Open Access Peer-Reviewed
Original Article

Risk factors for the progression of chronic kidney disease after acute kidney injury

Fatores de risco para a progressão da doença renal crônica após a lesão renal aguda

Benedito Jorge Pereira; Silvana Barreto; Thais Gentil; Larissa S. Assis; Emília MD Soeiro; Isac de Castro; Sandra M. Laranja

DOI: 10.5935/0101-2800.20170041


INTRODUCTION: The incidence of chronic kidney disease (CKD) is increasing with the increasing age of the population and the increasing number of elderly survivors of acute kidney injury (AKI). The risk factors for the progression of CKD after AKI are unclear.
OBJECTIVE: To investigate the association between AKI and its progression to CKD and the risk factors involved.
METHODS: An observational, retrospective study of AKI patients followed from 2009 to 2012 was carried out. We evaluated the etiology of AKI, the use of vasoactive drugs and mechanical ventilation, the need for dialysis, the presence of comorbidities, the glomerular filtration rate (GFR), the length of stay and the progression of CKD. Statistical analyses, including the Chi-square test and Pearson's correlation, were performed using SPSS.
RESULTS: The 207 patients analyzed had a mean age of 70.1 ± 13.1, and 84.6% of the male patients exhibited decreased renal function and CKD (vs. 60.4% of the female patients). The progression of AKI to CKD was more frequent in patients admitted to wards (63.8%), cancer patients (74.19%), patients with sepsis (67.18%) and patients with obstruction (91.66%). Dialyses were performed in 16.4% of the patients, but this was not correlated with the progression of CKD.
CONCLUSIONS: Being an elderly male patient with AKI due to sepsis and obstruction was correlated with progression to CKD following discharge.

acute kidney injury; kidney diseases; kidney failure, chronic; renal dialysis; dialysis.


INTRODUÇÃO: A incidência da doença renal crônica (DRC) está aumentando com o aumento da idade da população e o número crescente de idosos sobreviventes da lesão renal aguda (LRA). Os fatores de risco para a progressão da DRC após a lesão renal aguda (LRA) não são claros.
OBJETIVOS: Investigar a associação entre a LRA e sua progressão para a DRC e os fatores de risco envolvidos.
MÉTODOS: Foi realizado estudo observacional, retrospectivo de pacientes com LRA acompanhados de 2009 a 2012. Foram avaliados a etiologia da LRA, o uso de drogas vasoativas, ventilação mecânica, necessidade de diálise, presença de morbidades associadas, ritmo de filtração glomerular estimado (eGFR), duração da internação e a progressão da DRC. As análises estatísticas incluíram o teste Qui-quadrado e a correlação de Pearson utilizando o programa do SPSS.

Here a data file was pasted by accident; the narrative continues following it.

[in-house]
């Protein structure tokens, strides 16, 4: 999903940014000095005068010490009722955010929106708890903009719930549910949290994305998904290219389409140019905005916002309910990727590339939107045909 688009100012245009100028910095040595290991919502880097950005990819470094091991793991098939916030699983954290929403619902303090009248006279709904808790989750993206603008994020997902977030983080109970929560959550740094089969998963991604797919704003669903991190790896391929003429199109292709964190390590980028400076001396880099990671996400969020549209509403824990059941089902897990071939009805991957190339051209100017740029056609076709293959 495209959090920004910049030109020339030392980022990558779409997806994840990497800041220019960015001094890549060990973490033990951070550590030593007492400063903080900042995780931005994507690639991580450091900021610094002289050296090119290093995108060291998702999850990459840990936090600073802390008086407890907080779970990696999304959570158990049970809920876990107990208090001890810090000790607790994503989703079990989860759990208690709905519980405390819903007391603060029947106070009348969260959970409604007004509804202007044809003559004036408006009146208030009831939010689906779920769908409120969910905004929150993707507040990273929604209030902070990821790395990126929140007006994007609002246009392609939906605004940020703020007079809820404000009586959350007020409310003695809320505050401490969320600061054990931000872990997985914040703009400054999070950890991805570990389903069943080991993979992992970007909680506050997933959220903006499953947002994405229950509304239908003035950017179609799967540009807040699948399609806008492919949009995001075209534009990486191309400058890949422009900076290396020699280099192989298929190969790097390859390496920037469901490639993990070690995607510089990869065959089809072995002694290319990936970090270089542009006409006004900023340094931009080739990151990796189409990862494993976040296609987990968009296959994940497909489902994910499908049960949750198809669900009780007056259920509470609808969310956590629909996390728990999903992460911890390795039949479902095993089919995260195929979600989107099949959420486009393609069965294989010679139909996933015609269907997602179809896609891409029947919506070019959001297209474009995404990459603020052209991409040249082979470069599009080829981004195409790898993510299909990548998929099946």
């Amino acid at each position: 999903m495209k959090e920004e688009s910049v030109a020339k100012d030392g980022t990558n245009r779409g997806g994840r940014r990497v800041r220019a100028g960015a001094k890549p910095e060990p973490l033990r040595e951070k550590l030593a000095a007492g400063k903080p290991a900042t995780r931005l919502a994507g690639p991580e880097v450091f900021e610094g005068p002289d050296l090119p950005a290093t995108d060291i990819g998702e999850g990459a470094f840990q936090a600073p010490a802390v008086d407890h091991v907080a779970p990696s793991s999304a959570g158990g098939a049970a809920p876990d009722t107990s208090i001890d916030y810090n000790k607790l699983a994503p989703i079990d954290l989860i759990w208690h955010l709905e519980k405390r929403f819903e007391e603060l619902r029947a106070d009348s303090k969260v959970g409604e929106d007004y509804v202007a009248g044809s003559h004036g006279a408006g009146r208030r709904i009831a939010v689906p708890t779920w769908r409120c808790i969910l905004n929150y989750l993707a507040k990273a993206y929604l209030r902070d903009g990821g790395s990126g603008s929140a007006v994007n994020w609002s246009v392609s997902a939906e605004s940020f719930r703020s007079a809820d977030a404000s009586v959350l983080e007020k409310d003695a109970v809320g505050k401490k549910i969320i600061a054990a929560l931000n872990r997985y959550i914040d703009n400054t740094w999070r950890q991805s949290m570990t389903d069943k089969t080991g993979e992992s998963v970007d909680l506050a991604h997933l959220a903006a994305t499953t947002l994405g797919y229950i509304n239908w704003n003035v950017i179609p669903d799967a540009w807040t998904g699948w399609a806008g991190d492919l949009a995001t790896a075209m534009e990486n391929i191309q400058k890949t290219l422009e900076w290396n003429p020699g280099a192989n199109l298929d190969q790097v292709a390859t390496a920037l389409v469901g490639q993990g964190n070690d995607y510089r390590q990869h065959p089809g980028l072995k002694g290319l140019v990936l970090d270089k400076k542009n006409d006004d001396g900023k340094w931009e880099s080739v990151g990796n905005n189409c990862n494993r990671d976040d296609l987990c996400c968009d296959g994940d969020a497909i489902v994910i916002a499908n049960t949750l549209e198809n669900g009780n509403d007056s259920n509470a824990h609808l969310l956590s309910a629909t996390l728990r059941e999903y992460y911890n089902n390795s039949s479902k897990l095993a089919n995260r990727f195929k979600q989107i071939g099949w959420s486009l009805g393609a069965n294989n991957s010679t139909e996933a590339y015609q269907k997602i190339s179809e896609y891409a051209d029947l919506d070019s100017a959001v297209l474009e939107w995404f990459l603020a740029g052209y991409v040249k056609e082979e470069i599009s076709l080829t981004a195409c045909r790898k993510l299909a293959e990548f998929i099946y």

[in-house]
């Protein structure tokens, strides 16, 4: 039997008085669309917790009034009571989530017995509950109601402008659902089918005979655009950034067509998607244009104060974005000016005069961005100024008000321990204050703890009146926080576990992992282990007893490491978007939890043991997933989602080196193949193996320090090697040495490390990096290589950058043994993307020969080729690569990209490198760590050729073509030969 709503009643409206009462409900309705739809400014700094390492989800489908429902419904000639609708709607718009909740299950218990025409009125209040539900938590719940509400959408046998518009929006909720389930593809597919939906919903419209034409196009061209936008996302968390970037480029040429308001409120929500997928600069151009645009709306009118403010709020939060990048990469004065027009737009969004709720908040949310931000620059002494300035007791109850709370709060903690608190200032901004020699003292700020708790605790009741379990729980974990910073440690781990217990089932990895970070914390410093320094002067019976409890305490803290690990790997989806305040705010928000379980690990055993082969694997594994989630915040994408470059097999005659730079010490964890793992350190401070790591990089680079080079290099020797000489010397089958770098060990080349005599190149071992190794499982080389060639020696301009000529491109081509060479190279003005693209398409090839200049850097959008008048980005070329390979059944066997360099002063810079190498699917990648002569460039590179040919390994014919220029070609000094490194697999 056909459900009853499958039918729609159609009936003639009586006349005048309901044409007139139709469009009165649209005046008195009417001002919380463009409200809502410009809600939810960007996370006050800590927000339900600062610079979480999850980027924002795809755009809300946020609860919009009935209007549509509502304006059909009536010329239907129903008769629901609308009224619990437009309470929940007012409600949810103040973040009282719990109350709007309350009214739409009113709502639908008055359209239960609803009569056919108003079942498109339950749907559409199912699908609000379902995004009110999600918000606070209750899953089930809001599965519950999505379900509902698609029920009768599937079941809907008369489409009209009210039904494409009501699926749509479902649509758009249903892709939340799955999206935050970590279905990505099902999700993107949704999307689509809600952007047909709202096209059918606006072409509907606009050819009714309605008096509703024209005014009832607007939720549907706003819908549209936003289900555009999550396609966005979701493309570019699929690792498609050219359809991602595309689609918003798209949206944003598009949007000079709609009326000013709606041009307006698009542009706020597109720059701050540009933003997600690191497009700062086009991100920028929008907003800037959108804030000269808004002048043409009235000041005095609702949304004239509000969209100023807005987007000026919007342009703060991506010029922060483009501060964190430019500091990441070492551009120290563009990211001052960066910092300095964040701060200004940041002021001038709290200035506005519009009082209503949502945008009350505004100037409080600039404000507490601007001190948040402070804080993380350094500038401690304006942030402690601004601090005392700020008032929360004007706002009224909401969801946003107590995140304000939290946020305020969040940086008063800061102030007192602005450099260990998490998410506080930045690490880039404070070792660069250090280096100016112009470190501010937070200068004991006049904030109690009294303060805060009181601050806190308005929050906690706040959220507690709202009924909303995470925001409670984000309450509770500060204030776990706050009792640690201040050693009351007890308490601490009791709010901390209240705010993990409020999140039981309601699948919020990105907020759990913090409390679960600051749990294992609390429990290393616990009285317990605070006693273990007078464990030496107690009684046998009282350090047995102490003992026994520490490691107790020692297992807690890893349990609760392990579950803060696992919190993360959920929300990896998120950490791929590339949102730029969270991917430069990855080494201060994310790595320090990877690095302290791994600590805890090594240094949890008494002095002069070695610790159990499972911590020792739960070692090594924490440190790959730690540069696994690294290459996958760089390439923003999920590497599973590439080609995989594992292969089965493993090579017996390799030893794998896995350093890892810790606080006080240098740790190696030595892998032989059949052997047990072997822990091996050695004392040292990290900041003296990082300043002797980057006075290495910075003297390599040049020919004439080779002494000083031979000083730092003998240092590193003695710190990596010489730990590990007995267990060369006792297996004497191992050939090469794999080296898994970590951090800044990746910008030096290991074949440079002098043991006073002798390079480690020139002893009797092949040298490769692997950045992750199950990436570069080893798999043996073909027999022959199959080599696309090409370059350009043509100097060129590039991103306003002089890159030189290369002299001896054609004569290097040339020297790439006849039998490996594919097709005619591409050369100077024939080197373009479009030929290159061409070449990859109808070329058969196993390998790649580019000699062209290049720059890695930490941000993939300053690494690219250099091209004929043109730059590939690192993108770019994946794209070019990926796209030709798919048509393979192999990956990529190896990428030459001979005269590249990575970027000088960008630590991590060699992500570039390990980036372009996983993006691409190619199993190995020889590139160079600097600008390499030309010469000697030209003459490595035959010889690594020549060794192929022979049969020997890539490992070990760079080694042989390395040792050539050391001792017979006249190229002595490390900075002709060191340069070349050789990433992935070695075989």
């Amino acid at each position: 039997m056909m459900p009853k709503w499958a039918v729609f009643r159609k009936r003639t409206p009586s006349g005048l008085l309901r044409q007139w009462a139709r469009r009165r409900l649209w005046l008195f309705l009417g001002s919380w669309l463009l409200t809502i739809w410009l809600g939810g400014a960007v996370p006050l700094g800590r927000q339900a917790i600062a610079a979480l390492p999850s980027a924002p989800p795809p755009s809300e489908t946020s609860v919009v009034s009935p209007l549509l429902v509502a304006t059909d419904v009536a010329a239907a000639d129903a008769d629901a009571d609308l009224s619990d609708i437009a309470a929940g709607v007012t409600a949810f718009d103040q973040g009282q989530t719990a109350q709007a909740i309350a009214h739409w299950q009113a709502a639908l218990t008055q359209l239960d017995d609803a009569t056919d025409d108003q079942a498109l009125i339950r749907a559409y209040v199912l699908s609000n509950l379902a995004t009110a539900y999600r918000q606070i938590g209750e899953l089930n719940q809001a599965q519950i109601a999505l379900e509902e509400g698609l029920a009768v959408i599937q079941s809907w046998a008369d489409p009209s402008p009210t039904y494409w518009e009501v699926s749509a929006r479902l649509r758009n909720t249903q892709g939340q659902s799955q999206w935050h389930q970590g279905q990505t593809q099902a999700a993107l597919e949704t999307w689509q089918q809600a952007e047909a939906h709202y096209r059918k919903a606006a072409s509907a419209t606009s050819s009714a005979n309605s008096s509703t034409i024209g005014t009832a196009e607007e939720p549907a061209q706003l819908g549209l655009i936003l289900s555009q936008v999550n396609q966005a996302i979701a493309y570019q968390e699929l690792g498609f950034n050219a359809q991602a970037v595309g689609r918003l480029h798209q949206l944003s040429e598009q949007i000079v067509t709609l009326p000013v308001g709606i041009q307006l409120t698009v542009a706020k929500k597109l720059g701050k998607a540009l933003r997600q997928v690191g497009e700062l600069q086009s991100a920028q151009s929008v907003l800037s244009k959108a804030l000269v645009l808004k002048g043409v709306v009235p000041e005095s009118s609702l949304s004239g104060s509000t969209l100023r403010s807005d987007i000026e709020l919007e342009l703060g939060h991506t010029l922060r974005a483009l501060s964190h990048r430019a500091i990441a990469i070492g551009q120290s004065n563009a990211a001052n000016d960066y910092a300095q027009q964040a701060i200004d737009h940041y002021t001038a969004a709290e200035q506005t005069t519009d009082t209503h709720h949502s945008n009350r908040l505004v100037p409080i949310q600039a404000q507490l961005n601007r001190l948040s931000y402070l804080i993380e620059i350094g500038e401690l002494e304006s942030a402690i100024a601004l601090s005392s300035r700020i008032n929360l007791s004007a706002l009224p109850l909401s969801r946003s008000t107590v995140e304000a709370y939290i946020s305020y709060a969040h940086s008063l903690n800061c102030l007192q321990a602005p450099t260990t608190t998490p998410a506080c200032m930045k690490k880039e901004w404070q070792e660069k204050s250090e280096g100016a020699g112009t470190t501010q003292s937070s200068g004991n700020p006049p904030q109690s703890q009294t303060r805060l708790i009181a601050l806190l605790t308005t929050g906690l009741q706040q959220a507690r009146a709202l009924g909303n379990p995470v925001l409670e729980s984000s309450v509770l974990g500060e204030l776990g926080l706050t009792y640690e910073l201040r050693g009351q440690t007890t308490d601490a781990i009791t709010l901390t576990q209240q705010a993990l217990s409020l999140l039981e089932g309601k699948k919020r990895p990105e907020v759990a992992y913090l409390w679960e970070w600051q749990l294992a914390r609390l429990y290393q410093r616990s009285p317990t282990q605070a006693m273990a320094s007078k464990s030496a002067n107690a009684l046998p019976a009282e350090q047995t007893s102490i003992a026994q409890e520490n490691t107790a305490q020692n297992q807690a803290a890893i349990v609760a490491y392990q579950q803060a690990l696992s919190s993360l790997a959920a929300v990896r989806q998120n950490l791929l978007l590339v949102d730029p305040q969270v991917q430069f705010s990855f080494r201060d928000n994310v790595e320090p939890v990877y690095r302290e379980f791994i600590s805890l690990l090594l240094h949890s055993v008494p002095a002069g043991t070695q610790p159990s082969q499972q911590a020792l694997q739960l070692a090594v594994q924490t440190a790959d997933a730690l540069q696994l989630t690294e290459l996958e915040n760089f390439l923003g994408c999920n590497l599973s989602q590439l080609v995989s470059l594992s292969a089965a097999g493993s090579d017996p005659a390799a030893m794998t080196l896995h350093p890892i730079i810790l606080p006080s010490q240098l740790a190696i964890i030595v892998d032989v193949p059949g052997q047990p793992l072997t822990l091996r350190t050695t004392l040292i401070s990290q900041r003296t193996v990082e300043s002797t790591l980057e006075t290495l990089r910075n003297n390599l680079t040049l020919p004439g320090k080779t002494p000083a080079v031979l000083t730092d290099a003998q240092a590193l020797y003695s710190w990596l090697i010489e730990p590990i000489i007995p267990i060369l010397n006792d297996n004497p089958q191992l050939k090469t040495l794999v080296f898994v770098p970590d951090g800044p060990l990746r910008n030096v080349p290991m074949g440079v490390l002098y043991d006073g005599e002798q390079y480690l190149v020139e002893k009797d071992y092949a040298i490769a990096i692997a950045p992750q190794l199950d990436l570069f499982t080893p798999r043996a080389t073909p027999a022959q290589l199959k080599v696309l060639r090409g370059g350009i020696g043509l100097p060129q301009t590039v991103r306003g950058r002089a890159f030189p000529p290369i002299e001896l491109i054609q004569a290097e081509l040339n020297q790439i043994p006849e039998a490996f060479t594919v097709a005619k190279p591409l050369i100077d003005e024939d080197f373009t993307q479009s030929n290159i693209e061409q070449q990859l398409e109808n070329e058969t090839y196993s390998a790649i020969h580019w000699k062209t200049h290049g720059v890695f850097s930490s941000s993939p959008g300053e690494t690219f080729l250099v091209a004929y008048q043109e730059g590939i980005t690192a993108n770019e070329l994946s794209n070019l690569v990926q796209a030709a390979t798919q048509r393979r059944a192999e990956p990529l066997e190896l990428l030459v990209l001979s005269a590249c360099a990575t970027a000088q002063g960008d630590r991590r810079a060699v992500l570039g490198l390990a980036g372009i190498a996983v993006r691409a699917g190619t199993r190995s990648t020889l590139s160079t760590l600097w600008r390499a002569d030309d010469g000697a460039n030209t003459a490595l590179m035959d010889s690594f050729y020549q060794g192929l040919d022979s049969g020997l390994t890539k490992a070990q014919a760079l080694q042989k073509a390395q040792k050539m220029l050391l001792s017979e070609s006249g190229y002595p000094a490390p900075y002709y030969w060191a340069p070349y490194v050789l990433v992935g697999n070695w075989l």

RESULTADOS: Os 207 pacientes analisados apresentaram idade de 70,1 ± 13,1 anos, 84,6% eram do sexo masculino e que apresentaram redução da função renal e DRC (vs. 60,4% dos pacientes do sexo feminino). A progressão da LRA para DRC foi mais frequente em pacientes internados em enfermarias (63,8%), pacientes com câncer (74,19%), com sepse (67,18%) e com obstrução do trato urinário (91,66%). As dialises foram realizadas em 16,4% dos pacientes, mas isso não foi correlacionado com a progressão da DRC.
CONCLUSÕES: Pacientes idosos com LRA devido à sepse e obstrução do trato urinário foram correlacionados com a progressão para DRC após a alta.

Lesão renal aguda; nefropatias; falência renal crônica; diálise renal; diálise.


Citation: Pereira BJ, Barreto S, Gentil T, Assis LS, Soeiro EM, Castro I, et al. Risk factors for the progression of chronic kidney disease after acute kidney injury. Braz. J. Nephrol. (J. Bras. Nefrol.) 39(3):239. doi:10.5935/0101-2800.39-03-0239
Received: November 06 2016; Accepted: December 05 2016


Acute kidney injury (AKI) is one of the most significant complications in critically ill patients, contributes to more than half of mortalities,1-5 increases patients' length of stay (LOS) at the hospital and the risk of death and is associated with the need for renal replacement therapy (RRT).1,2,6-11

Individuals who survive one episode of AKI are at risk for the development chronic kidney disease (CKD) and can progress into more advanced stages of CKD.2,3,6-9,12-15 A meta-analysis published by Coca et al.14 showed that AKI is an independent risk factor for the development of end-stage renal disease (ESRD) morbidity and mortality by cardiovascular disease.

Relevant risk factors for the progression of AKI to CKD include the need for RRT, AKI severity, old age and diabetes.16-22 However, the mechanism by which AKI leads to progressive CDK is not fully understood, pre-clinical studies point to possible mechanisms, such as acute endothelial injury, nephron loss and the degree of tubulointerstitial fibrosis is the best predictor of ESRD.1,7,17,23

Clinical studies conducted to obtain better information about the progression of AKI to CKD represent a significant contribution to the understanding the relationship between AKI and CKD.7,21,22 In this paper, our objective was to investigate the association between AKI and CKD and the risk factors involved in CKD development.


AKI patients followed by the Nephrology Division of the Hospital do Servidor Público Estadual (HSPE) of São Paulo, Brazil from 2009 to 2012 were retrospectively assessed. A total of 1,200 patients were evaluated based on the records referral forms; patients who died during the follow-up period and patients with stage 5 CKD were excluded. The following data were evaluated: etiology of AKI, use of vasoactive drugs, mechanical ventilation for more than 48 hours, need for RRT and the presence of comorbidities.